The authors said grandparents can have a big influence on both daily diet -- for instance giving sweets and fried foods as a token of love or through physical activity -- being more likely to excuse a child from chores. 

WVU Photo/ Raymond Thompson Jr.

West Virginians from across the state may have an easier time getting active, thanks to a new project from West Virginia University that aims to increase or improve pedestrian and bicycling infrastructure.

Thirteen projects across the state are receiving grants of up to $5,000 from the WVU College of Physical Activity and Sports Science project, The Center for ActiveWV. The initiative launched in 2019 and aims to combat the state’s obesity epidemic through increased access to healthy foods and physical activity opportunities, according to a press release. 

Courtesy of the WV ACLU project Many Roads Home

In 1965, Charleston, West Virginia was home to about 85,000 residents — now, that number has almost halved. The people who are left look a lot like the population in the rest of the state — namely white and older. And as they age, those older folks need someone to care for them. But across the United States, there’s a direct care worker shortage. 

West Virginia Morning
West Virginia Public Broadcasting

On this West Virginia Morning, a new survey from APM Research Lab shows attitudes across the country toward immigrants shift depending on the makeup of our local communities.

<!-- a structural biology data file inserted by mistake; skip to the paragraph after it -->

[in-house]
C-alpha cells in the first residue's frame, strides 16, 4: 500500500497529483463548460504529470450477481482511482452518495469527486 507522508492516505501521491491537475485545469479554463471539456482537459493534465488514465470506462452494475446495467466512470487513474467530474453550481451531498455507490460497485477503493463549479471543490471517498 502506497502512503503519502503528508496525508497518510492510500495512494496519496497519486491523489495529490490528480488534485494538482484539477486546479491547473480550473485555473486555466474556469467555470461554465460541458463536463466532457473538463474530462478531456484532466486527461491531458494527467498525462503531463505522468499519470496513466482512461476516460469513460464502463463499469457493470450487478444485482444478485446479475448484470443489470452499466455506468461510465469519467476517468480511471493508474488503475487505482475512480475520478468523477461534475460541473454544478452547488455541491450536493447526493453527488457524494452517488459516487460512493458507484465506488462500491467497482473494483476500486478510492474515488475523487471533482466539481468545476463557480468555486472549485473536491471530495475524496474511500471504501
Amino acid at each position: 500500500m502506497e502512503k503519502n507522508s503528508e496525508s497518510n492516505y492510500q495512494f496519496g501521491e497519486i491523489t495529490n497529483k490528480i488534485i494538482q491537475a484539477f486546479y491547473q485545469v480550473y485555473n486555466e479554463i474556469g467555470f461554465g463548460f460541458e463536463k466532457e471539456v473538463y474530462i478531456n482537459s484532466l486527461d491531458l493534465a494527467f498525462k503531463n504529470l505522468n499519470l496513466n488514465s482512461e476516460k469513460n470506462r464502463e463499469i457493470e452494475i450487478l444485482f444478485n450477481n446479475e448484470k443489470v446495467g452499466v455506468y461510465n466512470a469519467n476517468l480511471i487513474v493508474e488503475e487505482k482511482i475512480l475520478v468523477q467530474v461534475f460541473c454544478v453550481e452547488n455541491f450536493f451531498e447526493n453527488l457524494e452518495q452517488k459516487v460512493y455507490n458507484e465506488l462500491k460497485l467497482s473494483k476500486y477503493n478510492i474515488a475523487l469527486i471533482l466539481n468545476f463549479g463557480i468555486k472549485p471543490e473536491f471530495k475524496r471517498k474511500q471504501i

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A new policy brief from The Commonwealth Foundation has found that the United States spends nearly twice what other wealthy countries spend on health care, but has the lowest life expectancy and highest sucide rate.

The researchers pulled data collected by the Organization for Economic Cooperation and Development and used it to compare American health care spending, outcomes, risk factors and quality to 10 other wealthy countries, including Australia, Germany, Norway and Canada. 

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A new study has found that older adults with chronic health issues like heart disease and chronic obstructive pulmonary disorder are much more likely to also have problems with memory loss. 

The researchers analyzed three years of data from an annual Centers for Disease Control and Prevention-assisted phone survey. All 50 states, the District of Columbia and several U.S. territories participated.